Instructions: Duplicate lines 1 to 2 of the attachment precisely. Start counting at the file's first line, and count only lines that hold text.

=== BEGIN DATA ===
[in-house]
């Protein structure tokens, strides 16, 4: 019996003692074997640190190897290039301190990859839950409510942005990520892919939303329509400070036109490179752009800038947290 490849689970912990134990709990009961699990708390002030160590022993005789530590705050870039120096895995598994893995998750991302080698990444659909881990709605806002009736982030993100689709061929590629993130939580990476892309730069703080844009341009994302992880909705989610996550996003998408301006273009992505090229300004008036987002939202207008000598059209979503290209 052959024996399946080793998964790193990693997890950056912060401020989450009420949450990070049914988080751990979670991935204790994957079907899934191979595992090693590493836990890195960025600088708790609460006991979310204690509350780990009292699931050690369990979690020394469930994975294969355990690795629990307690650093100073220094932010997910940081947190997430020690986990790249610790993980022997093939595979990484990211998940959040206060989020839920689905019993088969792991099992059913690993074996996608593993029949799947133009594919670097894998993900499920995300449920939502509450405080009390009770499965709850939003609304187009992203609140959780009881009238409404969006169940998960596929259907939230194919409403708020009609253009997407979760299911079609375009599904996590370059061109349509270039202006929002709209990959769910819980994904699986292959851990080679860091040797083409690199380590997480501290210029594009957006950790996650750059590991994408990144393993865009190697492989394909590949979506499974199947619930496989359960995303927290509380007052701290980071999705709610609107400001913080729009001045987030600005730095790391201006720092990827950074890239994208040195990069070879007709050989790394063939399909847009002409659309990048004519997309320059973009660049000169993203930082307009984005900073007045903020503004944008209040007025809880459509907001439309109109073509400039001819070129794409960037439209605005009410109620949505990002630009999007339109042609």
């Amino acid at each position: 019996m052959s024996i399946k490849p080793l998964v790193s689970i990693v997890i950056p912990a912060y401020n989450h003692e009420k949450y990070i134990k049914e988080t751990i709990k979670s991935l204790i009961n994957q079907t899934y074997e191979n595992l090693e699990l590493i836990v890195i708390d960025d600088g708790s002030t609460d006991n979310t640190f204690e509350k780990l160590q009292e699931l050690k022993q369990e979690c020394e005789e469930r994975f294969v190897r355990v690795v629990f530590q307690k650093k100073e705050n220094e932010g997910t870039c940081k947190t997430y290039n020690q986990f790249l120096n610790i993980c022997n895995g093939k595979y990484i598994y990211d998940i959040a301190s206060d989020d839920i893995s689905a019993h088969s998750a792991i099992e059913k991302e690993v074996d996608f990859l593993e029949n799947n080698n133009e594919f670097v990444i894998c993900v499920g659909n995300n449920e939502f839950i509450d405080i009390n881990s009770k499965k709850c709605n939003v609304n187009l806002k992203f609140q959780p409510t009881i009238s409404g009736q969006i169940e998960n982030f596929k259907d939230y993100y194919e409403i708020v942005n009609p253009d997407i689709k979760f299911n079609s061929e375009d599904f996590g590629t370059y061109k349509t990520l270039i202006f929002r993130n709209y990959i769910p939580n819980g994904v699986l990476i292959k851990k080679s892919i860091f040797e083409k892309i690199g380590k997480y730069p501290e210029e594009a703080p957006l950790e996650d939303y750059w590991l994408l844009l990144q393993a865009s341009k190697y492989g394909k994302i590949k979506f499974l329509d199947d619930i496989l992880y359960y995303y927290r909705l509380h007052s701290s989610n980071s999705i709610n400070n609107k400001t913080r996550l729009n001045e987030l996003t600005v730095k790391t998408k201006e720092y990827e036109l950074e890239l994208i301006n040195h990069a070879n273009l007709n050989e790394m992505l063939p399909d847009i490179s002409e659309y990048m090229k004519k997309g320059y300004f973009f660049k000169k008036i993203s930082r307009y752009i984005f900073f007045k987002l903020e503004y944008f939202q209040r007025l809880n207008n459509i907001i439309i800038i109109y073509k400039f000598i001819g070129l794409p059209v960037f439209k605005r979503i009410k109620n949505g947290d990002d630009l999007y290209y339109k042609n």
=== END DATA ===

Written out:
[in-house]
């Protein structure tokens, strides 16, 4: 019996003692074997640190190897290039301190990859839950409510942005990520892919939303329509400070036109490179752009800038947290 490849689970912990134990709990009961699990708390002030160590022993005789530590705050870039120096895995598994893995998750991302080698990444659909881990709605806002009736982030993100689709061929590629993130939580990476892309730069703080844009341009994302992880909705989610996550996003998408301006273009992505090229300004008036987002939202207008000598059209979503290209 052959024996399946080793998964790193990693997890950056912060401020989450009420949450990070049914988080751990979670991935204790994957079907899934191979595992090693590493836990890195960025600088708790609460006991979310204690509350780990009292699931050690369990979690020394469930994975294969355990690795629990307690650093100073220094932010997910940081947190997430020690986990790249610790993980022997093939595979990484990211998940959040206060989020839920689905019993088969792991099992059913690993074996996608593993029949799947133009594919670097894998993900499920995300449920939502509450405080009390009770499965709850939003609304187009992203609140959780009881009238409404969006169940998960596929259907939230194919409403708020009609253009997407979760299911079609375009599904996590370059061109349509270039202006929002709209990959769910819980994904699986292959851990080679860091040797083409690199380590997480501290210029594009957006950790996650750059590991994408990144393993865009190697492989394909590949979506499974199947619930496989359960995303927290509380007052701290980071999705709610609107400001913080729009001045987030600005730095790391201006720092990827950074890239994208040195990069070879007709050989790394063939399909847009002409659309990048004519997309320059973009660049000169993203930082307009984005900073007045903020503004944008209040007025809880459509907001439309109109073509400039001819070129794409960037439209605005009410109620949505990002630009999007339109042609």